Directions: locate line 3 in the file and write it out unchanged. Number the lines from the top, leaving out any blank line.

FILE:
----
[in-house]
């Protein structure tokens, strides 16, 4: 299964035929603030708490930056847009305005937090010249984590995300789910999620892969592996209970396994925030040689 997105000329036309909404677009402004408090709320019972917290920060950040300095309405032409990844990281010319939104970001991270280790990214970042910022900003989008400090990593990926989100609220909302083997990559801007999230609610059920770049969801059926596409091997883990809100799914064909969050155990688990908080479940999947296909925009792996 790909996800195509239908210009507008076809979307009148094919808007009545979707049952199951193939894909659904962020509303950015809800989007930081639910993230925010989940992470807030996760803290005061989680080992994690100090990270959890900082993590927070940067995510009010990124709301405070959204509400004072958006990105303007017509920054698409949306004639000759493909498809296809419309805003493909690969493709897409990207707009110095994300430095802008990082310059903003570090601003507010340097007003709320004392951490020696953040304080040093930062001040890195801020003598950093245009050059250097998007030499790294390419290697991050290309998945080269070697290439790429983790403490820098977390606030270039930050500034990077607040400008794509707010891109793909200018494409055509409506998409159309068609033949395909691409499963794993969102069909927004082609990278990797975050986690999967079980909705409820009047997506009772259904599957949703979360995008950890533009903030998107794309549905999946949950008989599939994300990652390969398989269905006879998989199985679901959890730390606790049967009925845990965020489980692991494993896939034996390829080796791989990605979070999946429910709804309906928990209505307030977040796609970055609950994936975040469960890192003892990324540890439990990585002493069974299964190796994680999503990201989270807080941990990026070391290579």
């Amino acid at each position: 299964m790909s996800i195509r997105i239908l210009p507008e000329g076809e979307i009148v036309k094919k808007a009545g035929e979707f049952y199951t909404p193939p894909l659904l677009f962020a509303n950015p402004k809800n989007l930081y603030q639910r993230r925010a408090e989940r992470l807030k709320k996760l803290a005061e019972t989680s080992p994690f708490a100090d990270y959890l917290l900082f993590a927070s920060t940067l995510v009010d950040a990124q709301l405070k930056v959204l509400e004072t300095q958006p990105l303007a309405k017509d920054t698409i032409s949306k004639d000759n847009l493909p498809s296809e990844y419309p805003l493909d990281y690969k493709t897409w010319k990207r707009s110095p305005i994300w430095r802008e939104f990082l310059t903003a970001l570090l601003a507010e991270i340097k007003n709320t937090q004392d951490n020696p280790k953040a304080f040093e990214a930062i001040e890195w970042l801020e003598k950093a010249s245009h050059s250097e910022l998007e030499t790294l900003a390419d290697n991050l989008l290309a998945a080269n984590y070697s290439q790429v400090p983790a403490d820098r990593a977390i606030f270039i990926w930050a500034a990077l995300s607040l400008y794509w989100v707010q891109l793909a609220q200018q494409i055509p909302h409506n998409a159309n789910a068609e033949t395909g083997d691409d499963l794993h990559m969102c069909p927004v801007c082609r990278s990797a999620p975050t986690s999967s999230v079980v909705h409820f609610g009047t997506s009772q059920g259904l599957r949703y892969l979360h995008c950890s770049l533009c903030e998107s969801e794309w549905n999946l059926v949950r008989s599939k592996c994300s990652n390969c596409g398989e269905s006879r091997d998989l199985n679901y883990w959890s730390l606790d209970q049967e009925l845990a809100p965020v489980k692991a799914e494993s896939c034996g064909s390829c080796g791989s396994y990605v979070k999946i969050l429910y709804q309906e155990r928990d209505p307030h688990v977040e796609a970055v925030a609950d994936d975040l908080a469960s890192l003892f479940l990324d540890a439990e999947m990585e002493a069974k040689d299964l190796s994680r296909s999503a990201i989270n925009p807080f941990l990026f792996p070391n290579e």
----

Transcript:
């Amino acid at each position: 299964m790909s996800i195509r997105i239908l210009p507008e000329g076809e979307i009148v036309k094919k808007a009545g035929e979707f049952y199951t909404p193939p894909l659904l677009f962020a509303n950015p402004k809800n989007l930081y603030q639910r993230r925010a408090e989940r992470l807030k709320k996760l803290a005061e019972t989680s080992p994690f708490a100090d990270y959890l917290l900082f993590a927070s920060t940067l995510v009010d950040a990124q709301l405070k930056v959204l509400e004072t300095q958006p990105l303007a309405k017509d920054t698409i032409s949306k004639d000759n847009l493909p498809s296809e990844y419309p805003l493909d990281y690969k493709t897409w010319k990207r707009s110095p305005i994300w430095r802008e939104f990082l310059t903003a970001l570090l601003a507010e991270i340097k007003n709320t937090q004392d951490n020696p280790k953040a304080f040093e990214a930062i001040e890195w970042l801020e003598k950093a010249s245009h050059s250097e910022l998007e030499t790294l900003a390419d290697n991050l989008l290309a998945a080269n984590y070697s290439q790429v400090p983790a403490d820098r990593a977390i606030f270039i990926w930050a500034a990077l995300s607040l400008y794509w989100v707010q891109l793909a609220q200018q494409i055509p909302h409506n998409a159309n789910a068609e033949t395909g083997d691409d499963l794993h990559m969102c069909p927004v801007c082609r990278s990797a999620p975050t986690s999967s999230v079980v909705h409820f609610g009047t997506s009772q059920g259904l599957r949703y892969l979360h995008c950890s770049l533009c903030e998107s969801e794309w549905n999946l059926v949950r008989s599939k592996c994300s990652n390969c596409g398989e269905s006879r091997d998989l199985n679901y883990w959890s730390l606790d209970q049967e009925l845990a809100p965020v489980k692991a799914e494993s896939c034996g064909s390829c080796g791989s396994y990605v979070k999946i969050l429910y709804q309906e155990r928990d209505p307030h688990v977040e796609a970055v925030a609950d994936d975040l908080a469960s890192l003892f479940l990324d540890a439990e999947m990585e002493a069974k040689d299964l190796s994680r296909s999503a990201i989270n925009p807080f941990l990026f792996p070391n290579e």